When I first started writing The Claiming Words, I didn’t tell anyone about it. No one. It was such an impractical venture, I was embarrassed to admit that I’d suddenly decided to listen to the imaginary friends skipping around inside my head. Sure, after a few days, my husband began to wonder what the heck I was up to. Prior to beginning my novel, I barely touched the computer. He wondered why I’d suddenly become so attached to Microsoft Word.
“I’m writing a book. I know that sounds crazy. I probably won’t finish, so don’t tell anybody,” I told him.
“What’s it about?” he asked.
“I don’t know. I can’t tell you.”
And so I wrote on. Two months later, the first draft was nearly complete. My kids knew what I was up to, but they were sworn to secrecy. I finally told my mother, but that was it. Friends and other family members were left in the dark. I’ll bet some of my distant relatives still don’t know I’ve written a book.
Why all the secrecy?
When I first began writing, I kept my mouth shut because I was afraid I wouldn’t finish the book and I didn’t want to explain to everyone why I gave up. After I finished writing it, I continued to keep my silence because I was afraid I might never be published.
It was fear that kept me quiet. Fear of failure. Fear of rejection. Fear of being judged.
For some of us, our decision to become a writer might not surprise anyone. Mom might say, “She always followed me around, notebook in hand, even when she was just a little girl. I always knew she’d become a writer.”
But, for some of us (me), the decision to write a book comes from out of left field. I was thirty-nine when I began writing. I worked in accounting for crying out loud! I probably would have been voted “Least Likely to Write a Book.” Heck, even I was surprised by my decision!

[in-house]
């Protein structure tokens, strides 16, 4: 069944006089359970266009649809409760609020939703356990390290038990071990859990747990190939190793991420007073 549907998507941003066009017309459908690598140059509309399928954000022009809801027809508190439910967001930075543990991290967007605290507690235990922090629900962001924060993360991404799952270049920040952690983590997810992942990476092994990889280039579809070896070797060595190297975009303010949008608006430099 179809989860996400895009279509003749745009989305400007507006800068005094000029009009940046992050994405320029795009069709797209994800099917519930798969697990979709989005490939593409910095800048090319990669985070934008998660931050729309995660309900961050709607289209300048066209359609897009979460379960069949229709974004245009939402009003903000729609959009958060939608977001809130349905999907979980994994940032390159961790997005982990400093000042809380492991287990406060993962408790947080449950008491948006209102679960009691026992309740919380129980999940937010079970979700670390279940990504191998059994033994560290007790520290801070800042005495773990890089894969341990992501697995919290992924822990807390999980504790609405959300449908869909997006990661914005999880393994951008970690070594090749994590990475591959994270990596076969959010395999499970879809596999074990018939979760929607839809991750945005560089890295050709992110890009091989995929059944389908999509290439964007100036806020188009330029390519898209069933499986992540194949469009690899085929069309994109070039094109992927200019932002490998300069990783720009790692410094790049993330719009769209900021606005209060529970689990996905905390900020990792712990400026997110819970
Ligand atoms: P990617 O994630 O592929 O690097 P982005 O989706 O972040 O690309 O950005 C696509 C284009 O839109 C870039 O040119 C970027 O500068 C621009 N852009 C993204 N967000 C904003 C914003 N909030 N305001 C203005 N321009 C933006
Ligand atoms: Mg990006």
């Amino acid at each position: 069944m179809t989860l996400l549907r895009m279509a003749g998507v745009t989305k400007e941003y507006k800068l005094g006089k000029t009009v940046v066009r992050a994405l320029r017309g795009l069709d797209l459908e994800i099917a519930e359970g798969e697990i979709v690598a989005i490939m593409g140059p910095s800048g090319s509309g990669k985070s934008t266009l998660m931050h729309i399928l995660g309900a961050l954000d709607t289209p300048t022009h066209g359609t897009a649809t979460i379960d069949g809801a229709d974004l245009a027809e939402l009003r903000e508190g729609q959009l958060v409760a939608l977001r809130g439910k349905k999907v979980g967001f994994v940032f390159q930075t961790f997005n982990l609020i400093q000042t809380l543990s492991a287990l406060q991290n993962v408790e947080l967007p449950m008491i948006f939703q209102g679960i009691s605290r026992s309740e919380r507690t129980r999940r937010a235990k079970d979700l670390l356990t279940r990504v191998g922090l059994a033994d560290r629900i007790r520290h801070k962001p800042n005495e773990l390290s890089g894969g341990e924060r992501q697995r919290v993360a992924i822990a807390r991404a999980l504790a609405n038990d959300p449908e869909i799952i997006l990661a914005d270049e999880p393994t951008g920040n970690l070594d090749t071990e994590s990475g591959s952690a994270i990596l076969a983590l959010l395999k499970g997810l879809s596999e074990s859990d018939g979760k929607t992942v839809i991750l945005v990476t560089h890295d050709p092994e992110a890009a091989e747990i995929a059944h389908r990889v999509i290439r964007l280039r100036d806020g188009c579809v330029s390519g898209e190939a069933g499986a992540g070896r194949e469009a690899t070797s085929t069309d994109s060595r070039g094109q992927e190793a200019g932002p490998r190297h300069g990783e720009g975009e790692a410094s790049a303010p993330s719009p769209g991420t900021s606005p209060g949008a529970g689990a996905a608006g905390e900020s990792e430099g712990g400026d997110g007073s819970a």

When we do something that surprises everyone (even ourselves), we’re opening ourselves up to criticism, judgement, or even rejection. It’s fear that keeps us from telling the world, “Hey, I’m a writer!” And, it’s often fear that makes others react in a negative way.
“What do you know about writing a book?”
“Do you know how hard it is to get a literary agent?”
“I can’t understand why you spend so much time working on that book. If you don’t make any money, you’ll regret wasting all that time.”
“Now that you’re writing, you never have time for _______(fill in the blank–cooking, cleaning, PTA, the kids, gardening, scouting, etc).
You’ll find people in your life who are incredibly supportive. And, you’ll find a few people who aren’t. When you break the BIG NEWS to your friends and family–when you finally decide to tell them you’re writing a book–you’d better be prepared to deal with the naysayers.
When people you care about aren’t enthusiastic about your new venture, it hurts. It can chip away at your fragile self-confidence. It might even make you want to give up, but don’t! If you keep on writing, keep on pushing forward, you achieve something most people say they’d like to do, but never attempt–you will finish writing a book! There’s nothing sweeter than writing THE END on the final page of that first draft. Nothing sweeter than that feeling of accomplishment. Don’t deny yourself that wonderful feeling just because Cousin Crabby-Pants has a few doubts.
I promise you this–when your book is published (either traditionally or self-pubbed), Cousin Crabby-Pants will be the first to tell you how proud she is of your accomplishment. And if she isn’t? There will be plenty of people who will. But, most importantly, you’ll be proud of yourself. You’ll be able to bask in the glow of a job well-done. No one can take that away from you.